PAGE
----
October 12, 2017
I first started with the drawing of Sekhmet. I used museum photos of two different statues of Sekhmet at the Met museum. One had the right angle I wanted, but it lacked a crown and uraeus, so I consulted a different statue's photo to get those. Once I got Sekhmet drawn, I started on the drawing of Hethert. I used photos of her statue at the Turin museum for guidance. That statue of Hethert has a damaged uraeus, so I was able to flip the uraeus from the first drawing and adapt it to this drawing.
The idea is that the two Deities are "two sides of the same coin", gentle Hethert can become fierce Sekhmet, fierce Sekhmet can become appeased and soften into gentle Hethert. The designs are such that the eyes of each Deity are exactly placed to be in the same spot on either side.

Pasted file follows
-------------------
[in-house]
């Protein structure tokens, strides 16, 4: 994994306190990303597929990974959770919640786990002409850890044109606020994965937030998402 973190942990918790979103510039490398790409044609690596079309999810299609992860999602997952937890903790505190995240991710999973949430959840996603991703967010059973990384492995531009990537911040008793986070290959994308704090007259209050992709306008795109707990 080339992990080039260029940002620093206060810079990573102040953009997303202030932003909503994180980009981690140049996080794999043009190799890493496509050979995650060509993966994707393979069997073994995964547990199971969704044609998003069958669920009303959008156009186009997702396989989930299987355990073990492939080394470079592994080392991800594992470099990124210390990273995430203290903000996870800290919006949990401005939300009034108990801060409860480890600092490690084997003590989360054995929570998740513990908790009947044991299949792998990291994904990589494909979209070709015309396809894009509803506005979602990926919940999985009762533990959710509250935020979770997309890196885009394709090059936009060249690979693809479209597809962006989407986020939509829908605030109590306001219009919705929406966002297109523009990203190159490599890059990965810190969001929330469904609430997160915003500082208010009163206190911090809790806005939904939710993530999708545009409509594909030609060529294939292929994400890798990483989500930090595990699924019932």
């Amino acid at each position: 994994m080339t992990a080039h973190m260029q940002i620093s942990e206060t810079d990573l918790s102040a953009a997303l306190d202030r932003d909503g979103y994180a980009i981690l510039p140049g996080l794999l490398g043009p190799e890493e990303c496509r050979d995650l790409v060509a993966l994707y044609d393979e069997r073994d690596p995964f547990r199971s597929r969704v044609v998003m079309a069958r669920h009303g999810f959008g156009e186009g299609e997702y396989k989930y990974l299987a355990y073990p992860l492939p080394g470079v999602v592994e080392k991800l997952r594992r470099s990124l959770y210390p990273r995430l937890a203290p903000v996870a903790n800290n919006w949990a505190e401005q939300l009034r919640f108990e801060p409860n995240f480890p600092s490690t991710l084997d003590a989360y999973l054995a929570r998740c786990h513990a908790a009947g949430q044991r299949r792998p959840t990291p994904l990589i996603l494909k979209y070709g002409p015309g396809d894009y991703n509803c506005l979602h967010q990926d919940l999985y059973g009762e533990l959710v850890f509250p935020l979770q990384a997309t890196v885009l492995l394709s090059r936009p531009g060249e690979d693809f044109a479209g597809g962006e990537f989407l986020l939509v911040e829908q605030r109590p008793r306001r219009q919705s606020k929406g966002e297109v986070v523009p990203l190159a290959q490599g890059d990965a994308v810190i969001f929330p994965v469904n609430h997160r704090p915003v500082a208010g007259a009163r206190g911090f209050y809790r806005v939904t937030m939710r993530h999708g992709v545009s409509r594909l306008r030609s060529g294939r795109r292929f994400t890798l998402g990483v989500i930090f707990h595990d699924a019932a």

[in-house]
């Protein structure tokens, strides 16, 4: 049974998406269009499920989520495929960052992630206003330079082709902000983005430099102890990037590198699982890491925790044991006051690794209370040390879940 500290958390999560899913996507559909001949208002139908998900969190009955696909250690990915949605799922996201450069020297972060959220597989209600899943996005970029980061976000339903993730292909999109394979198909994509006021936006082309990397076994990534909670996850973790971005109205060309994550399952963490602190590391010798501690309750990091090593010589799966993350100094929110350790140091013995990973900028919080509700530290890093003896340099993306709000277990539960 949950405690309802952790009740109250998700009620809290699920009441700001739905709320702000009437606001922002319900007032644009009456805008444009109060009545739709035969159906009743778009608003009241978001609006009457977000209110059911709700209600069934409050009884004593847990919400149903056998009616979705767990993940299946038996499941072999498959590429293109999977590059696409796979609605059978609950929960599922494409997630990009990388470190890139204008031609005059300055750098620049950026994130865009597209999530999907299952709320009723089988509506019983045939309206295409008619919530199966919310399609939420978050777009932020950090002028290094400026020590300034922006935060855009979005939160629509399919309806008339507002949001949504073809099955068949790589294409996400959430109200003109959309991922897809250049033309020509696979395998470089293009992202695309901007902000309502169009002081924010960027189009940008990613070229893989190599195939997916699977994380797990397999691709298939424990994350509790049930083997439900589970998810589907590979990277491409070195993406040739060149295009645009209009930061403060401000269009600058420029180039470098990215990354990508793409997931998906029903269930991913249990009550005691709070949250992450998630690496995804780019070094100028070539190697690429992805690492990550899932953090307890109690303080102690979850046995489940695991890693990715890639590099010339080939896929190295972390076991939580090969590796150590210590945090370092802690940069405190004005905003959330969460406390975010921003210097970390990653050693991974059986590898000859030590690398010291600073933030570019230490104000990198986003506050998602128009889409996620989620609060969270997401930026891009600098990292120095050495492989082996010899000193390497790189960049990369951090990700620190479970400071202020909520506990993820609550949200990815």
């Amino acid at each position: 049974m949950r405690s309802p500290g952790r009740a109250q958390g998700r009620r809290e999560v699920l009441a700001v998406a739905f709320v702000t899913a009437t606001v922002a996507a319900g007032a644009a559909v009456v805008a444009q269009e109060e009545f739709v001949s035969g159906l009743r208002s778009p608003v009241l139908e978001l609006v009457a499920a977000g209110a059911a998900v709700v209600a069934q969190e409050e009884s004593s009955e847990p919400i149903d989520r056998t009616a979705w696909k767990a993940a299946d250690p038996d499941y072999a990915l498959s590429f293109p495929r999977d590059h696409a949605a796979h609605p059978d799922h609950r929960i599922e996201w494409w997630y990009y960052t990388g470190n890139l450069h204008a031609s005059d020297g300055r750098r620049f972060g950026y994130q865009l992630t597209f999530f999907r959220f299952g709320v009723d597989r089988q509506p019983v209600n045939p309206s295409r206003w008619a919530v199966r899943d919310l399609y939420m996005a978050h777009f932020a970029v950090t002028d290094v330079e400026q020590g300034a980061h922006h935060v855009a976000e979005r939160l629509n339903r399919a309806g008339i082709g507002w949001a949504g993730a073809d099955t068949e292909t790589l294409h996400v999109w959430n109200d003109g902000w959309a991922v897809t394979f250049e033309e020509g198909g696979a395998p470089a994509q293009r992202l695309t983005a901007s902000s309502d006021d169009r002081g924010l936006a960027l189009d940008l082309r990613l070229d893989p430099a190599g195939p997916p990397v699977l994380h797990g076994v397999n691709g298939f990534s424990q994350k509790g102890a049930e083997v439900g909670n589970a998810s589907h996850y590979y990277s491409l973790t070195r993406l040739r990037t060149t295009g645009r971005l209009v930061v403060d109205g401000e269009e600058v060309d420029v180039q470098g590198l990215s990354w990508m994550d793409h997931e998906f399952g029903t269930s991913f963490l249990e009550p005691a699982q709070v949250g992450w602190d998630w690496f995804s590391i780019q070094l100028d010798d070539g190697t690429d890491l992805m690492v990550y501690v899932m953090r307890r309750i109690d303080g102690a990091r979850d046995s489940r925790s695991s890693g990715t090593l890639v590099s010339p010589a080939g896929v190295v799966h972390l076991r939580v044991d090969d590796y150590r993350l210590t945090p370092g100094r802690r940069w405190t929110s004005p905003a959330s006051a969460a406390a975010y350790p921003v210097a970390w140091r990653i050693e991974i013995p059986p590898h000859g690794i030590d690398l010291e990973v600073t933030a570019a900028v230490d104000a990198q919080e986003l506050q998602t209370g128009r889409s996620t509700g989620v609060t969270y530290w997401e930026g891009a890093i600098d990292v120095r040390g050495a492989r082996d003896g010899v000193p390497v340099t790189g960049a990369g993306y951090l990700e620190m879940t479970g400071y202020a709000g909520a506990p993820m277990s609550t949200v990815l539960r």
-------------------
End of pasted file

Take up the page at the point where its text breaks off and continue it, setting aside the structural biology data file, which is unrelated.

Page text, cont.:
I found it fascinating to compare the medal design and its realization. I think the mint used a digital three-dimensional creation program, unlike the more traditional method of creating a very large clay model. (Heidi Wastweet shares the traditional method via this link.)
It's interesting to see what lines their artist kept, unaltered, except for the shaping.
The Sekhmet side got more refining:
Moving on to a different project of mine, the thrones are in town and awaiting pick up. I'm hearing rumblings from Set that He'd like me to attempt putting some "flesh" on that armature I made several months ago. Scary stuff! Set likes me to try scary stuff, :)
And, a mystery. Third throne was to be for Djehuty. But I keep feeling an Amun-Ra vibe around it? Hmmmmmm?